The Institute of Chartered Accountants of Sri Lanka (CA) has launched the “Guideline on Non-Financial Reporting”.
The guideline is intended as the precursor to a formal standard that governs non-financial disclosures in annual reports. The guidelines, although currently voluntary, are expected to be standardized by the Securities and Exchange Commission (SEC) in due course.
The chairman of the task force to develop non-financial reporting practices in Sri Lanka, Nuwan Withanage, noted that currently, even internationally, there are no mandatory standards for reporting non-financial information.
Withanage noted that companies could, either by omission or through the use of favorable standards, paint a misleading picture of their operations. Withanage hoped that the current directive would initially help create a convention widely followed by Sri Lankan businesses, which would then become standardized.
Withanage was speaking on June 22 at the CA building during the official launch of the directive. Withanage noted that CA will place the new guidelines as part of the scoring criteria for future annual report awards. He said this, along with the use of “insurance partners”, would act as a catalyst to bring comparable information into publicly available capital markets documents. The guidelines draw on specific international guidelines such as the Global Reporting Initiative, the Task Force on Climate-Related Financial Disclosures, the Sustainability Accounting Standards Board, and the Climate Disclosure Standards Board, among others, to provide guidance to companies Sri Lankans.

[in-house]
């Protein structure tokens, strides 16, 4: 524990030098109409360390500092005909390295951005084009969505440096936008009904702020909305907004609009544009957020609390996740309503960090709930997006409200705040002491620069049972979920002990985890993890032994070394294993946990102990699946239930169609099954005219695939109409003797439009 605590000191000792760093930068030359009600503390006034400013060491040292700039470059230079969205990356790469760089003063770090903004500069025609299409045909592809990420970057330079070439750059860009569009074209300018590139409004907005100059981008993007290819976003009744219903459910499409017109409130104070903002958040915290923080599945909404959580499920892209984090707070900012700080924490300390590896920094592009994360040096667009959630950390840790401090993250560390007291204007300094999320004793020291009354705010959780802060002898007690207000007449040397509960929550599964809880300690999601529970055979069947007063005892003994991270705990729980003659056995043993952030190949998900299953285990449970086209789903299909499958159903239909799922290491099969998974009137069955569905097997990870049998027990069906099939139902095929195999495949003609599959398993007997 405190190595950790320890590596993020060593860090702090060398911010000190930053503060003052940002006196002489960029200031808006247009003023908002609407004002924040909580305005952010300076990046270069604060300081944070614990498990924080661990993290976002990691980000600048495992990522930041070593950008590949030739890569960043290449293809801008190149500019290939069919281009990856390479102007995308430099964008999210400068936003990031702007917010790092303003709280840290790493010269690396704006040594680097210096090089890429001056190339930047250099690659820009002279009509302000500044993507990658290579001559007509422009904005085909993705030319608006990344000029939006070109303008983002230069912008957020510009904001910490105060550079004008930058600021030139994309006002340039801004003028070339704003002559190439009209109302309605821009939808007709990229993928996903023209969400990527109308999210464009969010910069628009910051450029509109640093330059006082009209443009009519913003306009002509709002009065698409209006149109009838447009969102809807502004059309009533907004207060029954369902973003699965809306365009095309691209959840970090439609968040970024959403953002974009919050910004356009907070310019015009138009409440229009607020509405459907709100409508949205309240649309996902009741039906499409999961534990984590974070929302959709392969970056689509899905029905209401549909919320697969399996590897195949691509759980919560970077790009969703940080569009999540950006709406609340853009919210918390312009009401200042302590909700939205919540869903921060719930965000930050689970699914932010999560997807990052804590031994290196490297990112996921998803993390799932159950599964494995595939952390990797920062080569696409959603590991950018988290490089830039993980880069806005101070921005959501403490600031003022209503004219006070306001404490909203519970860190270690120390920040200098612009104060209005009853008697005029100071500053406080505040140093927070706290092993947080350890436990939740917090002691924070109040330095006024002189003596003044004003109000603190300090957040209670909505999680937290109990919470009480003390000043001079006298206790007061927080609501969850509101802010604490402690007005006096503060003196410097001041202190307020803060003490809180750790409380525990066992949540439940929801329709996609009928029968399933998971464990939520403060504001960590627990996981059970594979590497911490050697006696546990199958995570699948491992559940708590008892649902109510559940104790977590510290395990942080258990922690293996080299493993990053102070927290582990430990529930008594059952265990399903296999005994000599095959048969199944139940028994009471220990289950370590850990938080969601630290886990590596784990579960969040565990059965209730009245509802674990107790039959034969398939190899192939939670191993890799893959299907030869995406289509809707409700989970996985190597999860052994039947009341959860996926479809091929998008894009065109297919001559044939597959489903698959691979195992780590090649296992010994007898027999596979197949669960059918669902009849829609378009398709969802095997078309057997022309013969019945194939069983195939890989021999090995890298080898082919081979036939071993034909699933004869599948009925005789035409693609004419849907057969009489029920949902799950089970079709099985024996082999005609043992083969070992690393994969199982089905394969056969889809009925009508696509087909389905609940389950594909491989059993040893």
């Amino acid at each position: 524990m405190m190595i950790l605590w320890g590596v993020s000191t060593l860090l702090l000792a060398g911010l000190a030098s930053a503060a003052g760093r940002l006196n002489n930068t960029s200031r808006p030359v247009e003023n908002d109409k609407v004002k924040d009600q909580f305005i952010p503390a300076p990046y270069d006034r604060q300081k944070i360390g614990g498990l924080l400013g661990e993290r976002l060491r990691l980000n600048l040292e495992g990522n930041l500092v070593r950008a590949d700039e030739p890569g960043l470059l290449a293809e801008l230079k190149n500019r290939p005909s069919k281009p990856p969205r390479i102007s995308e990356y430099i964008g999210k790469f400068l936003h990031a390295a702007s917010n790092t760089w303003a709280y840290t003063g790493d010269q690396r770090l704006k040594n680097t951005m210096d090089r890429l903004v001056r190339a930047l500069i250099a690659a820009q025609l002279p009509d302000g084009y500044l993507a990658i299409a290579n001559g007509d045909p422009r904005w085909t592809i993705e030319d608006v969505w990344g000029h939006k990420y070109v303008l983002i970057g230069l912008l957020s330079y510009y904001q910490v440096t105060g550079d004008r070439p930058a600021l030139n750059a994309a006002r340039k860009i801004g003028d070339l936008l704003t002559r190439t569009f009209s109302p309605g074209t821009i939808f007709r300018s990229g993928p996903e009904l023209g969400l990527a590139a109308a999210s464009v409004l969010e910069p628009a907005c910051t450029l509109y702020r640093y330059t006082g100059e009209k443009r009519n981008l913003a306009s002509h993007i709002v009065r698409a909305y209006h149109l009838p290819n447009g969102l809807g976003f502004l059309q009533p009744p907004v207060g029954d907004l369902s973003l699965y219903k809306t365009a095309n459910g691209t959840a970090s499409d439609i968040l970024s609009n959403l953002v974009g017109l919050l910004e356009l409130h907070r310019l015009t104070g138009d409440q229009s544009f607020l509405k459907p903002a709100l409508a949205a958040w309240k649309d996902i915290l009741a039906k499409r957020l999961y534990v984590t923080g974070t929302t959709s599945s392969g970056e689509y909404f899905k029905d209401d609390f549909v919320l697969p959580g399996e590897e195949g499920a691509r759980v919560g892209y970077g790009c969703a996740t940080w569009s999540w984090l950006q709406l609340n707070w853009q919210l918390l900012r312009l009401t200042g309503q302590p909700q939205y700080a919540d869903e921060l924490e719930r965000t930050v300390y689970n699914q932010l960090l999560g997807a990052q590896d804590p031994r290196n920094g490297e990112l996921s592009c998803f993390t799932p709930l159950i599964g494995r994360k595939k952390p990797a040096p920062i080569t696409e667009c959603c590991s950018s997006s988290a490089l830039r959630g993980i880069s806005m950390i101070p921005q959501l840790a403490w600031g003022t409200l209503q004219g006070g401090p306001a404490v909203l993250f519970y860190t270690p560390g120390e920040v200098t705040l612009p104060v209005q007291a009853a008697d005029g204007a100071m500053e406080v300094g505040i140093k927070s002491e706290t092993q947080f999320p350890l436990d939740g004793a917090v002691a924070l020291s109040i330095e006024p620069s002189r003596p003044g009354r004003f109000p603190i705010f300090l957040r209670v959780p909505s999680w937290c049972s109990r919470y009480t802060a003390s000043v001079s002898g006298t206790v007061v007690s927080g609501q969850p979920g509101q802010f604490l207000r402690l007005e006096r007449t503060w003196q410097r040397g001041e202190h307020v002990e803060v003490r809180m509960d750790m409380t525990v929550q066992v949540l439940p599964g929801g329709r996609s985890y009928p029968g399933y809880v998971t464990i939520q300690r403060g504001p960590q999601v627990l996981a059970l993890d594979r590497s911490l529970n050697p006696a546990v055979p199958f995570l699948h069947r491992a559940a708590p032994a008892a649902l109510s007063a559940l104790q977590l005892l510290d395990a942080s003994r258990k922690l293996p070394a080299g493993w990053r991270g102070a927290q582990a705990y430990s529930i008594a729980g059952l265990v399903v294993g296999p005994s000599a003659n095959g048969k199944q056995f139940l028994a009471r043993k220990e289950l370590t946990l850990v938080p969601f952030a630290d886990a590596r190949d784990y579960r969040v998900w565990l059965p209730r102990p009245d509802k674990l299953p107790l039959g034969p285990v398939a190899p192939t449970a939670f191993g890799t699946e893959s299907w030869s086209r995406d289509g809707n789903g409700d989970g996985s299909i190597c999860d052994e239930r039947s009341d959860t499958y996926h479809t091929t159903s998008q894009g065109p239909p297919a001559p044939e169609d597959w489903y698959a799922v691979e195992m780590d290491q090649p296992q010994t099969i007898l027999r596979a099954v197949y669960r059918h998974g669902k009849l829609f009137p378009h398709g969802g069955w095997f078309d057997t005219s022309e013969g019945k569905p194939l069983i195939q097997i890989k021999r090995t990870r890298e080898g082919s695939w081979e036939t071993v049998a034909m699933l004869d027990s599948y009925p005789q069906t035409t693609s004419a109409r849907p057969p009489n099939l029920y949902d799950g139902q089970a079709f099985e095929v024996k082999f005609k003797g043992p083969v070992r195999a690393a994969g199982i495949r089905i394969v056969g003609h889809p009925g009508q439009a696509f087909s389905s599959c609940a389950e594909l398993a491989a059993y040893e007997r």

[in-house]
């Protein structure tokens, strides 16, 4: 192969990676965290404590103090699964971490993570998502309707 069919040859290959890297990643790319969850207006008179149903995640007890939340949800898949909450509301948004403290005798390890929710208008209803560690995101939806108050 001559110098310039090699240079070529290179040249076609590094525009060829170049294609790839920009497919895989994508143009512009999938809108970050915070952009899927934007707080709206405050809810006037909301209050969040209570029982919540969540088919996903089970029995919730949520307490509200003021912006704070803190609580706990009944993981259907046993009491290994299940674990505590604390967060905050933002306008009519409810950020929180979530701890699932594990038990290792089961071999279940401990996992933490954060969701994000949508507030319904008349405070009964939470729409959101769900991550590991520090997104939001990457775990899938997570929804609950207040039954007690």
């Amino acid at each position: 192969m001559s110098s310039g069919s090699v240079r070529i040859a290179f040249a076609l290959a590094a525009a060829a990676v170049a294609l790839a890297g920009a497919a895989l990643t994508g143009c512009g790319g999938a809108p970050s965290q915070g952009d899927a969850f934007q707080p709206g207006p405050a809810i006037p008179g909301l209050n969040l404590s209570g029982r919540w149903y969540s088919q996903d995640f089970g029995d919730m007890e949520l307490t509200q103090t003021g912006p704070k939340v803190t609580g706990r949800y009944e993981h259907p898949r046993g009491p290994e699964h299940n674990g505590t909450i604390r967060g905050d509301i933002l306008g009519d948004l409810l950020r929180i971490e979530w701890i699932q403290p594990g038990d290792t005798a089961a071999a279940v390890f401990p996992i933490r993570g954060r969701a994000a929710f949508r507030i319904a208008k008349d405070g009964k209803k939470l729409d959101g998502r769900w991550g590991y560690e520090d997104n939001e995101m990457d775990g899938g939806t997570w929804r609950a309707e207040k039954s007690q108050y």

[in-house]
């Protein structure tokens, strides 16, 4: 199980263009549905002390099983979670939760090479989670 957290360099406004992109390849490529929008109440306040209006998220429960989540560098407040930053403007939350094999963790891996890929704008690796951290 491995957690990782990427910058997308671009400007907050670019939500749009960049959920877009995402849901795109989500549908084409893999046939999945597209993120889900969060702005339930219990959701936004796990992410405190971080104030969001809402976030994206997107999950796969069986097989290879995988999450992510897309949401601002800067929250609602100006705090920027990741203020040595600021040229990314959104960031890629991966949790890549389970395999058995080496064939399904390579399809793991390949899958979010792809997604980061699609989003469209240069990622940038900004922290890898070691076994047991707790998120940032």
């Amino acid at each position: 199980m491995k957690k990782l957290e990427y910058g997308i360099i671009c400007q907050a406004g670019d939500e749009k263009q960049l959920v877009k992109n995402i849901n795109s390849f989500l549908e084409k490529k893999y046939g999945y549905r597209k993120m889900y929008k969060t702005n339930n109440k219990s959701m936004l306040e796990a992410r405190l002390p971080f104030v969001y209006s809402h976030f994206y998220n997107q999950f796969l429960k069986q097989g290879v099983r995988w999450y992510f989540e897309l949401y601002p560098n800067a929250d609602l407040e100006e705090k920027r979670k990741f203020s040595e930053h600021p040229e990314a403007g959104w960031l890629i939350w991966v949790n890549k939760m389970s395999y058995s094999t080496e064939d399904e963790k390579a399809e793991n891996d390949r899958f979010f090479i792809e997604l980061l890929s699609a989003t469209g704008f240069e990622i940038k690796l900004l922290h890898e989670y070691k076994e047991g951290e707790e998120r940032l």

Withanage said: “Going forward, statements will be meaningful. This is the path to normalization. He noted that in the future, it would not be uncommon for the SEC to mandate disclosure of items such as water use in commonly accepted and comparable measures in capital markets.
SEC Chairman Viraj Dayaratne noted that the world is increasingly turning to the triple bottom line. He added that reducing systemic risk in capital markets involves a thorough examination of an entity’s environmental, social and governance attributes. He noted that sustainability in modern times extends beyond issues surrounding the environment and now also includes issues of social equity.
CA Sri Lanka Chairman Sanjaya Bandara noted that annual reports are the foundation upon which many companies build their reputation in the wider community. He noted that by improving the quality of non-financial reporting, they facilitated considerable investment in the country.
The new standard is based on the principle of the “Core and More” approach. Small businesses are also able to follow the guidelines, with larger entities able to provide more in-depth facts to their stakeholders.
At this stage of the initiative, the guidelines are both voluntary and designed to help companies provide important information to their stakeholders. The guidelines are available for purchase on CA’s website or at their physical locations. (DP)